When it comes to asset management, having enough data isn’t the issue. There are so many software solutions out there and they each have the key elements you need to monitor. “But software isn’t a strategy -- you decide the strategy,” according to Oswaldo Rodriguez, product manager, Asset Performance Management, Lloyd's Register. Lloyd’s Register is a technical and business services organization wholly owned by the Lloyd’s Register Foundation, a UK charity dedicated to research and education in science and engineering.
Rodriguez was the presenter at Chemical Processing’s most-recent Best Practices webinar -- Asset Performance Management: Creating an effective strategy that delivers. The webinar drove home the point that whether you implement risk-based inspections (RBI) or reliability-centered maintenance (RCM), the methodology that you follow is only one part of developing an effective asset performance strategy. More often than not, it is the commercial imperatives that can dictate and drive how organizations implement their strategy.
Rodriguez presented an interesting look at maintenance over the last 100+ years. In the 1900s it was reactive: fix it when it breaks. In the 1930s it was preventative: Maintain it before it breaks and perform regular, time-based maintenance routines. In the 1980s it was proactive: RCM, expert judgement, predictive maintenance, online condition monitoring and enterprise systems. In the 2000s it’s risk based: Dynamic risk-based maintenance plans, predict the condition of the asset to the end of life, perform “what-if” analysis and predict, repair or replace based on “acceptable” risk.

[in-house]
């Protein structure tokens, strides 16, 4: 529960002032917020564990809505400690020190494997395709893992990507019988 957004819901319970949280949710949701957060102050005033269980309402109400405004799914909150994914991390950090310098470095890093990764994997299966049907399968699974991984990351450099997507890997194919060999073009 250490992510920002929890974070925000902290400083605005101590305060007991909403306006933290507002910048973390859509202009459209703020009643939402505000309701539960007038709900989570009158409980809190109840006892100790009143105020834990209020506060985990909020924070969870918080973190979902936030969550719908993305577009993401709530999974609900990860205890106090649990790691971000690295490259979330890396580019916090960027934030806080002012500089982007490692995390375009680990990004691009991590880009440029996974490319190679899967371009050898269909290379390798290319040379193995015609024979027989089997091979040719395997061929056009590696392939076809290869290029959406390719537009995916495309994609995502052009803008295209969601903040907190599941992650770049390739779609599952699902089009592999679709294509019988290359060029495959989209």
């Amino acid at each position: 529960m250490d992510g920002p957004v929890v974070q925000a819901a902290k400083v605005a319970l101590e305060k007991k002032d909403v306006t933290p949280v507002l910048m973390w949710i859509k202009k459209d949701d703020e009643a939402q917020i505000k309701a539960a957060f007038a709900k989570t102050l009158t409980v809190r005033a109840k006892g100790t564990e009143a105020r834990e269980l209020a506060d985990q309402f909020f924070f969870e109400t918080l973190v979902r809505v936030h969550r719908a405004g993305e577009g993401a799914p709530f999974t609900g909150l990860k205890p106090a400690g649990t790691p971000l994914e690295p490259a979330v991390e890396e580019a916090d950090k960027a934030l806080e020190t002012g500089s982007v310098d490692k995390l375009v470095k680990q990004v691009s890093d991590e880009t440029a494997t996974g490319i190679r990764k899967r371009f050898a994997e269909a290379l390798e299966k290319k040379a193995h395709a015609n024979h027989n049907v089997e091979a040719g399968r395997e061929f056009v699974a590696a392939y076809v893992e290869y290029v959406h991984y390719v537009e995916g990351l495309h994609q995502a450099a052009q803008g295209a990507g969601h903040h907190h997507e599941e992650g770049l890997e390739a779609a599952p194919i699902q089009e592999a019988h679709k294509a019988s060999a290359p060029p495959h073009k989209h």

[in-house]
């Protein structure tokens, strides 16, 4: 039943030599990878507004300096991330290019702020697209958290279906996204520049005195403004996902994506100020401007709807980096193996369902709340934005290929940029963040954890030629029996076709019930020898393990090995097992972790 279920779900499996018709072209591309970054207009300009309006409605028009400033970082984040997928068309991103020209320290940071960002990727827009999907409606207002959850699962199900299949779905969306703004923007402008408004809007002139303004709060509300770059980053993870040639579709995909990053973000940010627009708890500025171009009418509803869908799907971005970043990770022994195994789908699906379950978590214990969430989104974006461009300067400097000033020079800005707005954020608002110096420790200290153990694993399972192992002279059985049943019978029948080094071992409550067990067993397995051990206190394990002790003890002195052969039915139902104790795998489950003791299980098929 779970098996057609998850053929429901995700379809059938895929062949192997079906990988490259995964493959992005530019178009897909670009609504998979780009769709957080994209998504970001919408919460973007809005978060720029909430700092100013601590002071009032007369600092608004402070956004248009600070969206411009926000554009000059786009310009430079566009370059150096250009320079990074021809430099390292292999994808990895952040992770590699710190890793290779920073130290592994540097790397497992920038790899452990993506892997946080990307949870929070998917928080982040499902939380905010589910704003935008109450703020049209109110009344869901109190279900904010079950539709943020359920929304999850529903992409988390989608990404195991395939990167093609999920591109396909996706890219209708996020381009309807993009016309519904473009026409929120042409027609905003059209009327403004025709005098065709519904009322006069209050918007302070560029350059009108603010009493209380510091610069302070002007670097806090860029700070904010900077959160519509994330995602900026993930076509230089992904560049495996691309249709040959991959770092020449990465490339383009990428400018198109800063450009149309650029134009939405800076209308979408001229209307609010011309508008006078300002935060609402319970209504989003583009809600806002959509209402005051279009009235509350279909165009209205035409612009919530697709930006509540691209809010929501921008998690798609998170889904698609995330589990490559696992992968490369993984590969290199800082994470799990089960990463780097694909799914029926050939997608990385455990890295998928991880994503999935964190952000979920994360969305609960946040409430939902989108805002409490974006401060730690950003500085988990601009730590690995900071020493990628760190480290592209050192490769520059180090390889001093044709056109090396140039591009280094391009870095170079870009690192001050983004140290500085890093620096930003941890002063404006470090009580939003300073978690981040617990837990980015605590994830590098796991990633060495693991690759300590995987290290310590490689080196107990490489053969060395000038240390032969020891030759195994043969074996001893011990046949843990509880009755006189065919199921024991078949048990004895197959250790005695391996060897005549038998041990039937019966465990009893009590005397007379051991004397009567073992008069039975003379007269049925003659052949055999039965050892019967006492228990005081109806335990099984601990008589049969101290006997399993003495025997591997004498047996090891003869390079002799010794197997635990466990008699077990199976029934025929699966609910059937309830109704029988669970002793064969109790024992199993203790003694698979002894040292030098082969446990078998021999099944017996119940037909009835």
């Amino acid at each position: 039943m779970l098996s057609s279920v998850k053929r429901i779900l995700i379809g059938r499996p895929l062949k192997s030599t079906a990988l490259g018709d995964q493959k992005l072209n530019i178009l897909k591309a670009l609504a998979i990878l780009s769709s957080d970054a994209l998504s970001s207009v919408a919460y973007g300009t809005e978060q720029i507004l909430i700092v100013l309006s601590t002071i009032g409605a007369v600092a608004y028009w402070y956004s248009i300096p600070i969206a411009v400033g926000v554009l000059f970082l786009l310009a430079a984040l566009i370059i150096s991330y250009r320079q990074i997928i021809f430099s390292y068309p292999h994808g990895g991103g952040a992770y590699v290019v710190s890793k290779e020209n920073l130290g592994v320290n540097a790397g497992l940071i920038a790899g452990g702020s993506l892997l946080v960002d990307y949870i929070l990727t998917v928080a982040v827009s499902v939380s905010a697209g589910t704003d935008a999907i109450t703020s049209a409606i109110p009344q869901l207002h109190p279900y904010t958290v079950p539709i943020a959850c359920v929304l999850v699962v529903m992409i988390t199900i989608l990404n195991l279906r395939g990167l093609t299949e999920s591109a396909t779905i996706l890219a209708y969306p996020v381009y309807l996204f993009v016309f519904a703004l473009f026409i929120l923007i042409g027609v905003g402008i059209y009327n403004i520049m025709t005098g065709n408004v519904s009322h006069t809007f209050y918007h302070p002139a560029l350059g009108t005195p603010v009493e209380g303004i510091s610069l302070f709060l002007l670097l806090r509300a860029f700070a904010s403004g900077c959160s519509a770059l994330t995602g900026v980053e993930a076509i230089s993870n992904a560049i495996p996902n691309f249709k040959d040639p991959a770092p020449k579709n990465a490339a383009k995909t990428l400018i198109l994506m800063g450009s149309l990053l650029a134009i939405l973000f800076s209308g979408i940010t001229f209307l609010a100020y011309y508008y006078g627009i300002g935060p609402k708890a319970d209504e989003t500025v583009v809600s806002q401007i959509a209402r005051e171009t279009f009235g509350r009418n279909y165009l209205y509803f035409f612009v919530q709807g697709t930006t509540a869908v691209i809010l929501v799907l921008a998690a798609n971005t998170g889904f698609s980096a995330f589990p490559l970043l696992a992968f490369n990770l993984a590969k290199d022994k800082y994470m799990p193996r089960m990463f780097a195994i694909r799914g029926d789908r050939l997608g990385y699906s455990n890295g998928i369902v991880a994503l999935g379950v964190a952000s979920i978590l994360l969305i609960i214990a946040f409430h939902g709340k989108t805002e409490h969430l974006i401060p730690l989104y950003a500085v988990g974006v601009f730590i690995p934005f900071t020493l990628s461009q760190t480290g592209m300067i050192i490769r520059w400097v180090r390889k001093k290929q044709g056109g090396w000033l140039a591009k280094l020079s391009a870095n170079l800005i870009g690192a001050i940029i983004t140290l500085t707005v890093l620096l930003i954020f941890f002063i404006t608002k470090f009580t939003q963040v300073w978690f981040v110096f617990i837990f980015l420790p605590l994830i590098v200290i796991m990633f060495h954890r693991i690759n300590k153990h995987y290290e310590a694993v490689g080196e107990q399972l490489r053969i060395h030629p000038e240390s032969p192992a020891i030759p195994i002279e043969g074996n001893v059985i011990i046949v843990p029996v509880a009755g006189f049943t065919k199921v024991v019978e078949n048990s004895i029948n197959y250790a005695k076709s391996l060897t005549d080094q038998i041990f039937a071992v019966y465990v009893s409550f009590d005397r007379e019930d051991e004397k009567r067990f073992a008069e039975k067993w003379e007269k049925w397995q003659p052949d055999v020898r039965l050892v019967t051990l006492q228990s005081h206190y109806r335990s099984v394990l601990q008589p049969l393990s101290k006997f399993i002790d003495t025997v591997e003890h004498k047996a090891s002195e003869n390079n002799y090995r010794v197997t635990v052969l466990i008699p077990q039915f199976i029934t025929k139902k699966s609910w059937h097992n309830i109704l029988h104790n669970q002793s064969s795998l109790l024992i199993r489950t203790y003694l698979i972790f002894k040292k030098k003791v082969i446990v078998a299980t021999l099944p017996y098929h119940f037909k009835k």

At a time when operators are looking to achieve more with the same, or less, maintaining a level of robustness and flexibility in your asset performance management strategy is essential. And Rodriguez notes, “You don’t have to adapt to the tools -- the tools need to adapt to you.”